Medical misinformation rife in Amazon bestsellers about public health

Rebekah Robinson


When Amazon started out in the nineties, it seemed to have an almost quaint business aim: to help people find an easier way to buy books. Now, of course, it’s expanded into an all-consuming behemoth that sells practically everything. 

But what happens when you do just want a book — and you happen to want one about vaccines? Chances are, Amazon’s algorithm will serve you up some top recommendations for anti-vaccine propaganda. And if you’re searching for books about cancer, expect a barrage of titles promoting pseudoscientific cancer treatments. 

Amazon has been heavily criticized in the past for selling badly researched, agenda-driven books as science, but it doesn’t appear to have made any difference. 

When I did a search for “vaccines,” a recently published work, The Vaccine Watchman comes up as a top result just below a banner that says “Learn more about COVID-19 vaccines” that links to a CDC website. Despite that disclaimer, a quick perusal of the book’s blurb and introduction brings up claims that the smallpox vaccine is actually more harmful than the disease itself, as well as suggestions that natural remedies are better. 

Other books I found also promoted natural remedies over vaccines. At least half of the top eight featured books in my search results contained anti-vaccine messages or support from authors who have had their medical credentials revoked or are known to spread misinformation and promote conspiracy theories. One book, Turtles All the Way Down: Vaccine Science and Myth, a bestseller ranked at the very top of the bestseller list for books about public health administration, was written anonymously. A typical question this book purports to answer is: “Why would researchers want to skew vaccine research, and how could skewed results be promulgated by the scientific community?”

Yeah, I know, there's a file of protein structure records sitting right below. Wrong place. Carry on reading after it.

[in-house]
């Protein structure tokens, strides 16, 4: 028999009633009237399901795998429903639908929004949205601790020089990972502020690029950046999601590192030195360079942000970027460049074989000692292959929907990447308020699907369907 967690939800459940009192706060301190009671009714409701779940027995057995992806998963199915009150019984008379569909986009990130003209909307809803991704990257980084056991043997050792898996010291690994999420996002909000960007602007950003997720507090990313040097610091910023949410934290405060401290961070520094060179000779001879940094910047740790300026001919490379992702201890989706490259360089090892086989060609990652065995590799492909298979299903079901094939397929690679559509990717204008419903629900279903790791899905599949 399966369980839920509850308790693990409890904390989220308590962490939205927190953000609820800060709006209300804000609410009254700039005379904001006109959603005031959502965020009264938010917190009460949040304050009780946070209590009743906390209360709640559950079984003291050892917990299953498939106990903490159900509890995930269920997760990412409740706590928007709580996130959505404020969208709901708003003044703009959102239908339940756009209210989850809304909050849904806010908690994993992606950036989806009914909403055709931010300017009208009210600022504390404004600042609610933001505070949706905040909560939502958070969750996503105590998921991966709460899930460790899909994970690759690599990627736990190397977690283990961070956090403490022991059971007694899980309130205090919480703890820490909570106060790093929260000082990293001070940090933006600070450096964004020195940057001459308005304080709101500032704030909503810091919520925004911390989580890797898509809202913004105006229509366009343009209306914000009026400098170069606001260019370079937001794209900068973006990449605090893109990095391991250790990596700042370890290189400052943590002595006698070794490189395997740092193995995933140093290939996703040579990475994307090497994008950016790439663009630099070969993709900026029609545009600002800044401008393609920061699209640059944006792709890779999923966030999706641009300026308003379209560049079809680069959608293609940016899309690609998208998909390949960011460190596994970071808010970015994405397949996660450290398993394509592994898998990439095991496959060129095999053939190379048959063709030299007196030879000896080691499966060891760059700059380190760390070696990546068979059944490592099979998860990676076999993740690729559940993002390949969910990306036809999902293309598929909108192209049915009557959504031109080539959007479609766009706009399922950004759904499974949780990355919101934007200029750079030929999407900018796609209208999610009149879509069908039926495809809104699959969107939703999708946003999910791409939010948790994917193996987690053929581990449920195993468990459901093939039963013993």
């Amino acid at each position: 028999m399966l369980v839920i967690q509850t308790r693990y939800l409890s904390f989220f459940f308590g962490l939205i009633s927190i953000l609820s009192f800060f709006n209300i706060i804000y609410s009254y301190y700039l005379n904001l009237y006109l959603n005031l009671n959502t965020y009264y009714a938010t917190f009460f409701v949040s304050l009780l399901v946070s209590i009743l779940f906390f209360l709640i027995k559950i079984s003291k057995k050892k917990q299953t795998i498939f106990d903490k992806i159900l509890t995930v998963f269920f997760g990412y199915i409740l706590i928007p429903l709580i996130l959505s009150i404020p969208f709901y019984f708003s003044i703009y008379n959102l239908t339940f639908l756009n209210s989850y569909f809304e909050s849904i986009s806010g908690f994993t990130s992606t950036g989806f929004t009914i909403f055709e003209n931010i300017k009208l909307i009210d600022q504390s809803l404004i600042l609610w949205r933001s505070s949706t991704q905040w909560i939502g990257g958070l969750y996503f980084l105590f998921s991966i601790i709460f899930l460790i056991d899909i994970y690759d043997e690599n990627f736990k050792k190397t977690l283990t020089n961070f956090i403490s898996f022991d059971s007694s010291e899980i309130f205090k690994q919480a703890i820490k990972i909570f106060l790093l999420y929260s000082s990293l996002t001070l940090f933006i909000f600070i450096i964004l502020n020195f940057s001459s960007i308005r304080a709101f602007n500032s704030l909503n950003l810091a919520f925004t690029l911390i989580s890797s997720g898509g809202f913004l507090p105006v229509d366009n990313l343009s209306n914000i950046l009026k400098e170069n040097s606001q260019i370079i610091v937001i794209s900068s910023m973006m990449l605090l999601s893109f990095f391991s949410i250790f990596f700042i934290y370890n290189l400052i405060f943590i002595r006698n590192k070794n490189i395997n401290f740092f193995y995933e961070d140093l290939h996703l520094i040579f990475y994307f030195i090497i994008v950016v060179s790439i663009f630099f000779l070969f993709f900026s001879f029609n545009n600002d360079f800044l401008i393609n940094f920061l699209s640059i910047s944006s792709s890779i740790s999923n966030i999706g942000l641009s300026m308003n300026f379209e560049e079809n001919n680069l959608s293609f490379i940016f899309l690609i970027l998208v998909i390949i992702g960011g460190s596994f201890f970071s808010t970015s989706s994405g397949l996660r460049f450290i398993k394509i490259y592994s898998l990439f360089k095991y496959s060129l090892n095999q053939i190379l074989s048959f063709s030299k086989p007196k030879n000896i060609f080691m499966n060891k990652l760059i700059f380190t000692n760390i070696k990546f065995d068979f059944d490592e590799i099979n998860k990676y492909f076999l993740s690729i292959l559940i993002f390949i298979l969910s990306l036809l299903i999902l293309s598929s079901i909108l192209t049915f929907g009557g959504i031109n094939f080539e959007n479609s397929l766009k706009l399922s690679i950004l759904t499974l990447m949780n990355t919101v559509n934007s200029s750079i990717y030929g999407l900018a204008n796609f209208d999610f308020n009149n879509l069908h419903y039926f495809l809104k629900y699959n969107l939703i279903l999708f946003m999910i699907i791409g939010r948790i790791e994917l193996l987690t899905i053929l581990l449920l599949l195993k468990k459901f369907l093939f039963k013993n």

A similar round-up of books graced the top of my search page for books on cancer cures touting alternative medicine and natural remedies, which we have looked at in previous editions of the Infodemic newsletter. 

Marco Zenone, a researcher of public health and misinformation, recently posted on Twitter about books listed on Amazon Marketplace that have co-opted medical terms in their descriptions and titles to appear more legitimate.

Because Amazon self-regulates, they have the power to decide what content they’ll keep or remove, and Zenone told me, “Amazon is making money from these products, they have a duty to make sure that the products they sell don’t cause harm. And I think, in this case, offering false hope, and fake cancer treatments cause harm, especially to a very vulnerable group.”  

When thinking about the harm in having claims like these so easily accessible, writer and researcher David Robert Grimes told me, “The peddling of misinformation is hugely harmful. Medical fictions rely on simple narratives or scaremongering, and as we tend to emote before we reflect, they are extremely difficult to reverse. This is especially amplified in people with low health literacy, who are far more susceptible to such misinformation and more likely to reject conventional medicine.”